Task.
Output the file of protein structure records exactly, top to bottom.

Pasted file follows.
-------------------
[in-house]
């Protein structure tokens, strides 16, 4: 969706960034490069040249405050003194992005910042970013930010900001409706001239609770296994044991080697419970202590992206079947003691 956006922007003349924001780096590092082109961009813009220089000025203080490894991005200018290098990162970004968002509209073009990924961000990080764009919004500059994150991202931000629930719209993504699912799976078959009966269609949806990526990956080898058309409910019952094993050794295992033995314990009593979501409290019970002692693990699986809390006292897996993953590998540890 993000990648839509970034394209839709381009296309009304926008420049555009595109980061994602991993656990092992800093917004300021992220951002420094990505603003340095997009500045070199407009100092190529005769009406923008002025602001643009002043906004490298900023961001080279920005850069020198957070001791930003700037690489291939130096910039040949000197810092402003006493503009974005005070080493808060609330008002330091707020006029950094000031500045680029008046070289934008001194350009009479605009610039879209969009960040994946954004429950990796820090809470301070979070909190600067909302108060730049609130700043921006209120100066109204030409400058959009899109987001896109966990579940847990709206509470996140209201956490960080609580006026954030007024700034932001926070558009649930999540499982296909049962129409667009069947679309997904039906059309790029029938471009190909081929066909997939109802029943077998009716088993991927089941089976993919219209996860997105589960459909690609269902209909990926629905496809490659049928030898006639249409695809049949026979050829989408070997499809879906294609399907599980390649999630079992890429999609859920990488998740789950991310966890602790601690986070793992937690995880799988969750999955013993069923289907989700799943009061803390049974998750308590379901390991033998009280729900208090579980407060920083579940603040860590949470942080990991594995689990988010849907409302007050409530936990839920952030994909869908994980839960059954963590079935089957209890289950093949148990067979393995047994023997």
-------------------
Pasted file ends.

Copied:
[in-house]
């Protein structure tokens, strides 16, 4: 969706960034490069040249405050003194992005910042970013930010900001409706001239609770296994044991080697419970202590992206079947003691 956006922007003349924001780096590092082109961009813009220089000025203080490894991005200018290098990162970004968002509209073009990924961000990080764009919004500059994150991202931000629930719209993504699912799976078959009966269609949806990526990956080898058309409910019952094993050794295992033995314990009593979501409290019970002692693990699986809390006292897996993953590998540890 993000990648839509970034394209839709381009296309009304926008420049555009595109980061994602991993656990092992800093917004300021992220951002420094990505603003340095997009500045070199407009100092190529005769009406923008002025602001643009002043906004490298900023961001080279920005850069020198957070001791930003700037690489291939130096910039040949000197810092402003006493503009974005005070080493808060609330008002330091707020006029950094000031500045680029008046070289934008001194350009009479605009610039879209969009960040994946954004429950990796820090809470301070979070909190600067909302108060730049609130700043921006209120100066109204030409400058959009899109987001896109966990579940847990709206509470996140209201956490960080609580006026954030007024700034932001926070558009649930999540499982296909049962129409667009069947679309997904039906059309790029029938471009190909081929066909997939109802029943077998009716088993991927089941089976993919219209996860997105589960459909690609269902209909990926629905496809490659049928030898006639249409695809049949026979050829989408070997499809879906294609399907599980390649999630079992890429999609859920990488998740789950991310966890602790601690986070793992937690995880799988969750999955013993069923289907989700799943009061803390049974998750308590379901390991033998009280729900208090579980407060920083579940603040860590949470942080990991594995689990988010849907409302007050409530936990839920952030994909869908994980839960059954963590079935089957209890289950093949148990067979393995047994023997």